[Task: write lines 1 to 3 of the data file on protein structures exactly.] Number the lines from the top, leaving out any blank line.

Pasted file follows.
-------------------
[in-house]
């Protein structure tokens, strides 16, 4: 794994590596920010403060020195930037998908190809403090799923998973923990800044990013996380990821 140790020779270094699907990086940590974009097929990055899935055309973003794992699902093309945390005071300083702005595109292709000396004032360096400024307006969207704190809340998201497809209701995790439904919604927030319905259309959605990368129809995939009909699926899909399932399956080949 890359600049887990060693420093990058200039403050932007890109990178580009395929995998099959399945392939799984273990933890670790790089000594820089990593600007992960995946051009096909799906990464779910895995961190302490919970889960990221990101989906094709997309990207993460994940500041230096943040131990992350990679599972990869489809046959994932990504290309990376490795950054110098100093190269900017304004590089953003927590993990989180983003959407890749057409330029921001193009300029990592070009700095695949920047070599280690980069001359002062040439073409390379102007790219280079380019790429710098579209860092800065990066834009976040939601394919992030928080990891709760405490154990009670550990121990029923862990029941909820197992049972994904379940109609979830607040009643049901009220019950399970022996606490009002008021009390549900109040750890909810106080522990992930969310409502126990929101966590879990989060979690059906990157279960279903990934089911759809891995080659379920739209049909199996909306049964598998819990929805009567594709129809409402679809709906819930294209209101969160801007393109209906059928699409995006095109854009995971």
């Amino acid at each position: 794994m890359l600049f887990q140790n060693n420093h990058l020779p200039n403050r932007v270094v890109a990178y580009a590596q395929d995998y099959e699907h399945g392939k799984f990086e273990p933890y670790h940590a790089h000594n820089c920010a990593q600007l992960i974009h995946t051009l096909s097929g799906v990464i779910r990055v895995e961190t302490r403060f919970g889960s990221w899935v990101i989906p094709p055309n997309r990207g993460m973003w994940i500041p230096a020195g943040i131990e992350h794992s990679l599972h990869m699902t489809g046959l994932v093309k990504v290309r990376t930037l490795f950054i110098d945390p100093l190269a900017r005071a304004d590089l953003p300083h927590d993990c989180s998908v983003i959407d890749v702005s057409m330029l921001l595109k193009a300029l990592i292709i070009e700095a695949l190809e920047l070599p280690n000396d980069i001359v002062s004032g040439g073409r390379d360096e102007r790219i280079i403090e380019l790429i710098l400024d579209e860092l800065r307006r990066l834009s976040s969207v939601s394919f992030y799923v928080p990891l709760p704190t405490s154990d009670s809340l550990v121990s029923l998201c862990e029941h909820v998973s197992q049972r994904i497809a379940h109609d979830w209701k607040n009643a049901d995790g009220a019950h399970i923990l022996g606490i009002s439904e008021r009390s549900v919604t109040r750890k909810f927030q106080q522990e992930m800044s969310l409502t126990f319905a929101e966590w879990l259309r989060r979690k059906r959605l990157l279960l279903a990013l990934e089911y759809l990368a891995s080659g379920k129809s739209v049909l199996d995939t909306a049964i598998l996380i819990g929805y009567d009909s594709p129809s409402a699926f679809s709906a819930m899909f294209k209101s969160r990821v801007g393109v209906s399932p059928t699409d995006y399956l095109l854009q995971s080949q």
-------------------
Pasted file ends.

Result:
[in-house]
């Protein structure tokens, strides 16, 4: 794994590596920010403060020195930037998908190809403090799923998973923990800044990013996380990821 140790020779270094699907990086940590974009097929990055899935055309973003794992699902093309945390005071300083702005595109292709000396004032360096400024307006969207704190809340998201497809209701995790439904919604927030319905259309959605990368129809995939009909699926899909399932399956080949 890359600049887990060693420093990058200039403050932007890109990178580009395929995998099959399945392939799984273990933890670790790089000594820089990593600007992960995946051009096909799906990464779910895995961190302490919970889960990221990101989906094709997309990207993460994940500041230096943040131990992350990679599972990869489809046959994932990504290309990376490795950054110098100093190269900017304004590089953003927590993990989180983003959407890749057409330029921001193009300029990592070009700095695949920047070599280690980069001359002062040439073409390379102007790219280079380019790429710098579209860092800065990066834009976040939601394919992030928080990891709760405490154990009670550990121990029923862990029941909820197992049972994904379940109609979830607040009643049901009220019950399970022996606490009002008021009390549900109040750890909810106080522990992930969310409502126990929101966590879990989060979690059906990157279960279903990934089911759809891995080659379920739209049909199996909306049964598998819990929805009567594709129809409402679809709906819930294209209101969160801007393109209906059928699409995006095109854009995971």
């Amino acid at each position: 794994m890359l600049f887990q140790n060693n420093h990058l020779p200039n403050r932007v270094v890109a990178y580009a590596q395929d995998y099959e699907h399945g392939k799984f990086e273990p933890y670790h940590a790089h000594n820089c920010a990593q600007l992960i974009h995946t051009l096909s097929g799906v990464i779910r990055v895995e961190t302490r403060f919970g889960s990221w899935v990101i989906p094709p055309n997309r990207g993460m973003w994940i500041p230096a020195g943040i131990e992350h794992s990679l599972h990869m699902t489809g046959l994932v093309k990504v290309r990376t930037l490795f950054i110098d945390p100093l190269a900017r005071a304004d590089l953003p300083h927590d993990c989180s998908v983003i959407d890749v702005s057409m330029l921001l595109k193009a300029l990592i292709i070009e700095a695949l190809e920047l070599p280690n000396d980069i001359v002062s004032g040439g073409r390379d360096e102007r790219i280079i403090e380019l790429i710098l400024d579209e860092l800065r307006r990066l834009s976040s969207v939601s394919f992030y799923v928080p990891l709760p704190t405490s154990d009670s809340l550990v121990s029923l998201c862990e029941h909820v998973s197992q049972r994904i497809a379940h109609d979830w209701k607040n009643a049901d995790g009220a019950h399970i923990l022996g606490i009002s439904e008021r009390s549900v919604t109040r750890k909810f927030q106080q522990e992930m800044s969310l409502t126990f319905a929101e966590w879990l259309r989060r979690k059906r959605l990157l279960l279903a990013l990934e089911y759809l990368a891995s080659g379920k129809s739209v049909l199996d995939t909306a049964i598998l996380i819990g929805y009567d009909s594709p129809s409402a699926f679809s709906a819930m899909f294209k209101s969160r990821v801007g393109v209906s399932p059928t699409d995006y399956l095109l854009q995971s080949q």